The Chinese economy started the year on a weak footing as factory output and new order growth weakened, a private survey showed on 30 January.

Factory activity, in the world's second-largest economy, contracted for the first time in six months in January, the Market/HSBC survey revealed.

The Markit/HSBC final manufacturing PMI for January dipped to 49.5 from December's 50.5. The January reading was in line with the 49.6 reported in the flash version of the PMI released last week.

A reading below 50 indicates a contraction while one above highlights expansion.

The survey, a gauge of sentiment in the 56.9tr yuan ($9.4tr) economy, found growth rates in output and new business weakening.

It showed that employment levels fell for the third consecutive month and that companies cut jobs at the fastest pace since March 2009. The survey also highlighted lower export orders in January, indicating weak overseas demand and higher inventories.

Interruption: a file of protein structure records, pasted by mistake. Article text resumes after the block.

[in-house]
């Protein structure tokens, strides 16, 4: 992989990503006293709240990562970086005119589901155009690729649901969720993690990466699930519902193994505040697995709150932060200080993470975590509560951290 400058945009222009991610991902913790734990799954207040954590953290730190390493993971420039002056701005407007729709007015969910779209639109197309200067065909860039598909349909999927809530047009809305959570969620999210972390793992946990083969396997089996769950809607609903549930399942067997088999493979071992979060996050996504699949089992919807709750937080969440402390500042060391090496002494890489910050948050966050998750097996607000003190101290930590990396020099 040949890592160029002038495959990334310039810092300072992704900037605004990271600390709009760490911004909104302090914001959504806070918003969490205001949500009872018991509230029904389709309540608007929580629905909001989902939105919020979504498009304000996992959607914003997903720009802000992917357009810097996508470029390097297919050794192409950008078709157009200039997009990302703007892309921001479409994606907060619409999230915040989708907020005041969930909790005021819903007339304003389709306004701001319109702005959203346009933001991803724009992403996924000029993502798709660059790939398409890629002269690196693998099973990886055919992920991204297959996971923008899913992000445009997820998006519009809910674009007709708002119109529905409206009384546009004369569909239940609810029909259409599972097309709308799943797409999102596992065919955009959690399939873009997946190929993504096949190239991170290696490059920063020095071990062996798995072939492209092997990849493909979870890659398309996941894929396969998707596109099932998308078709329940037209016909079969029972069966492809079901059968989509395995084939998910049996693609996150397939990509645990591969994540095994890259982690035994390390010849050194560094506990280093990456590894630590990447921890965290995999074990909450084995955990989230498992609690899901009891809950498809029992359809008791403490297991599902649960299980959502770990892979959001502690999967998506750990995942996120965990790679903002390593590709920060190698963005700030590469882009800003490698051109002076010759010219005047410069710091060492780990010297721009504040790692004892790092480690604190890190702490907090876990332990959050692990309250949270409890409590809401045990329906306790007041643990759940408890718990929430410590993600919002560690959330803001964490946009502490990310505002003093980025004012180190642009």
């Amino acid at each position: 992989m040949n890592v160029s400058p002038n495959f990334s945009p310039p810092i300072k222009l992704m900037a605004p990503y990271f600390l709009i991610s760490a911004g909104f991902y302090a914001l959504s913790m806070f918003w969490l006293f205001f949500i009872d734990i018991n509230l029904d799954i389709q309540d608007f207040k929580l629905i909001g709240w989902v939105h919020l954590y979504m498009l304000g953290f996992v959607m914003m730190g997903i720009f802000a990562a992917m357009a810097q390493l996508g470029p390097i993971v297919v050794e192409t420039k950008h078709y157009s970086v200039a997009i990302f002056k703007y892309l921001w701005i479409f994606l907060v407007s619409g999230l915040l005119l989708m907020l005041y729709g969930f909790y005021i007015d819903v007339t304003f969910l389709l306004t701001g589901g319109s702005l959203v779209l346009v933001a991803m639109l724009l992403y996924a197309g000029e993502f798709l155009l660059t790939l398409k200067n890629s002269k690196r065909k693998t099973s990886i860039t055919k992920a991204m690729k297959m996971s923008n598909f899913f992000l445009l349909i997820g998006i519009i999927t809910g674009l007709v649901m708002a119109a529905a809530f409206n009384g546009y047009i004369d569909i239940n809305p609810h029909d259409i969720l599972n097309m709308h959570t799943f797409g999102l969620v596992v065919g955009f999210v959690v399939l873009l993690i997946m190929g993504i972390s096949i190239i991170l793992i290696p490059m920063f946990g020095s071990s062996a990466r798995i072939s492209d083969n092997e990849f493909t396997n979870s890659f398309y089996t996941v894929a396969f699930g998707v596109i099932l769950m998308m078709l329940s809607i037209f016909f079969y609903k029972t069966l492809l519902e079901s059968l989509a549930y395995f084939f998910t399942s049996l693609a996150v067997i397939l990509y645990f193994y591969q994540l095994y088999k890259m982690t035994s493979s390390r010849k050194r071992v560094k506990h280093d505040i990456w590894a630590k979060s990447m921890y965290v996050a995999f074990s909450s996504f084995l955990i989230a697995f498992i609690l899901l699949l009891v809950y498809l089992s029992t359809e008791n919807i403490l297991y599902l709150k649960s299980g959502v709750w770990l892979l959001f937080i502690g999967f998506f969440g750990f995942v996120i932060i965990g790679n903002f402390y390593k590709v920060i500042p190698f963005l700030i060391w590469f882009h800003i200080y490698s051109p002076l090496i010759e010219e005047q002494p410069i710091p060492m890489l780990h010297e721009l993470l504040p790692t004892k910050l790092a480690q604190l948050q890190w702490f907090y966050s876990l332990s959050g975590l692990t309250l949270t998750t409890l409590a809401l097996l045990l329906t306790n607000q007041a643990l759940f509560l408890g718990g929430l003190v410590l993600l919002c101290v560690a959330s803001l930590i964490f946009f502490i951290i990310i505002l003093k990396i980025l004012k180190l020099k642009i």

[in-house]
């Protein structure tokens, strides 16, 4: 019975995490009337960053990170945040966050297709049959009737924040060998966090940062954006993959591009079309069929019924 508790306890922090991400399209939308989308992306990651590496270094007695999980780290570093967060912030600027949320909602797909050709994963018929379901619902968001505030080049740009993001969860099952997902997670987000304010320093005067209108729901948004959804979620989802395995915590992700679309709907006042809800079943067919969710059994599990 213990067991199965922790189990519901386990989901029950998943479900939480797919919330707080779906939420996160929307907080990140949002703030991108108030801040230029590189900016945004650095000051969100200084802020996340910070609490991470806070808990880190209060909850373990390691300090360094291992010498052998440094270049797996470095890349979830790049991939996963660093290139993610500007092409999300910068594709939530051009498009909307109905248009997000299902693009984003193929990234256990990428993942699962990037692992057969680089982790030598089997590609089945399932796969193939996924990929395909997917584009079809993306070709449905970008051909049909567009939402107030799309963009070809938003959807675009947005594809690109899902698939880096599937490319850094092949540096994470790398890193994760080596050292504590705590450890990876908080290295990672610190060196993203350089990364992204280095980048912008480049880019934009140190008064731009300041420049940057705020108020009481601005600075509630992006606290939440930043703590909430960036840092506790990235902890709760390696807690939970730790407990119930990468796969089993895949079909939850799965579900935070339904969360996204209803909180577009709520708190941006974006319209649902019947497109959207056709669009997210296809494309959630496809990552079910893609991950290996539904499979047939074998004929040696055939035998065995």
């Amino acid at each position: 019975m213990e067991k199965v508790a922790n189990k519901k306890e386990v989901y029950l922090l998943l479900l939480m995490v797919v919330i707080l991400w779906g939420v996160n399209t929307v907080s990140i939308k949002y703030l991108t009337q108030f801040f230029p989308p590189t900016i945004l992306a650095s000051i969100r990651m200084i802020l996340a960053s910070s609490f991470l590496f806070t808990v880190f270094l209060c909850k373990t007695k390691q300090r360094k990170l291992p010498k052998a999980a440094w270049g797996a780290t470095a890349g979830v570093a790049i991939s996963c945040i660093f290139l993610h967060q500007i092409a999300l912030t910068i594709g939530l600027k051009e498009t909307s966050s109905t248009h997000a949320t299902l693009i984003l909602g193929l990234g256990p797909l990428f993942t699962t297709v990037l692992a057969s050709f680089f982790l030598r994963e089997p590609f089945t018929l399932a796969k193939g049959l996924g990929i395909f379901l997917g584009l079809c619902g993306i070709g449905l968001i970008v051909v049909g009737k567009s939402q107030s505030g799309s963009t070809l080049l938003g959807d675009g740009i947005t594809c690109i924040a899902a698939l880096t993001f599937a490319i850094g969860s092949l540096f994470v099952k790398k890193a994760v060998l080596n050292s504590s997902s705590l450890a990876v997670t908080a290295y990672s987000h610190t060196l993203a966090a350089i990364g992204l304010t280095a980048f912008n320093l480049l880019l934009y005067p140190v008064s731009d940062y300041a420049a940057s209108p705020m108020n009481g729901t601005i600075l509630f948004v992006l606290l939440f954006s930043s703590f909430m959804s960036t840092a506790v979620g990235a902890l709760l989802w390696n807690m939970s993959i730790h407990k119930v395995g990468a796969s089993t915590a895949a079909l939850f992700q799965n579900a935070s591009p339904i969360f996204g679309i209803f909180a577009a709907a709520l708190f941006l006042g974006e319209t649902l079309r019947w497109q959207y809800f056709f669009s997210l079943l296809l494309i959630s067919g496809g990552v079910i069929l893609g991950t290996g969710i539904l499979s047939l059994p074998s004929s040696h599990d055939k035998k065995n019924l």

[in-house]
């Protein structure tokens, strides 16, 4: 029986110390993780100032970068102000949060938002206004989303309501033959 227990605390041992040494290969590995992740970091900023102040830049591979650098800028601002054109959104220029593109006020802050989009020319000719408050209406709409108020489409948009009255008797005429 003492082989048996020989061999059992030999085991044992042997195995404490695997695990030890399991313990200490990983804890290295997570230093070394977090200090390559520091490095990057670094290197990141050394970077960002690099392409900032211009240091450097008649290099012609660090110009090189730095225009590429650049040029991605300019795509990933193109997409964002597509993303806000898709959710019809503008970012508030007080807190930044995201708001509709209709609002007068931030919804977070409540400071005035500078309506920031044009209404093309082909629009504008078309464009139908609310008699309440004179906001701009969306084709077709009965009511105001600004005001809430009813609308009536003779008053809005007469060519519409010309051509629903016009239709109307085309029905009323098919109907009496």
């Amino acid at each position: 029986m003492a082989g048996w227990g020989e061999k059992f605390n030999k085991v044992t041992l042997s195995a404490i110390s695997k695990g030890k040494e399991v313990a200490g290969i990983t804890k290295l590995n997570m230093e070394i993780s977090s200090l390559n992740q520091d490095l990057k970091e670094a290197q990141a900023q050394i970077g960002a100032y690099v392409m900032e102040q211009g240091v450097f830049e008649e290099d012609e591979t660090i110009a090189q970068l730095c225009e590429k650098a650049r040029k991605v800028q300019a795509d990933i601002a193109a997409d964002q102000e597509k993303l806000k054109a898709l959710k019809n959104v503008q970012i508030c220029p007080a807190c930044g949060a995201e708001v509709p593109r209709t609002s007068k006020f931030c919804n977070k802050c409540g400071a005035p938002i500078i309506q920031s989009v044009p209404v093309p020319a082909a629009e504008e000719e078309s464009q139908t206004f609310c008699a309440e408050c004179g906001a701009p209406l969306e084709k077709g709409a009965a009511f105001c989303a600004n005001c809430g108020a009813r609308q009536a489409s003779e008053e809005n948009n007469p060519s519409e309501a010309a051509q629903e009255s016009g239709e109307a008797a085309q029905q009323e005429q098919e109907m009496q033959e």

A majority of all China economists polled by Reuters have maintained that Beijing would manage to deliver 7.5% growth in 2014. The Communist regime is likely to adopt a 7.5% growth target for the year.

Hongbin Qu, chief economist for China at HSBC, said in a statement: "A soft start to China's manufacturing sectors in 2014 [is] partly due to weaker new export orders and slower domestic business activities during January."

"Policymakers should pay attention to downside risks and pre-emptively fine-tune policy to steady the pace of growth if needed," Hongbin added.

Last week's preliminary PMI reading triggered a sell-off across markets as investors fretted over the global impact of a China slowdown.

Reforms Push

However, many economists and experts have said that Beijing would jump in if the economy – burdened by industrial overcapacity, debt and surging house prices – lost traction too quickly.

China's leaders want to guide the country away from debt-driven investments in infrastructure and property, and towards a more sustainable path.

As such, Beijing is looking to tighten its fiscal disciplinary measures in a bid to tackle rising debt levels at local government agencies.

China's economic growth slowed to 7.7% in the fourth quarter of 2013 from 7.8% in the preceding quarter. Full-year growth hovered at 7.7%, slightly above the government's target of 7.5%.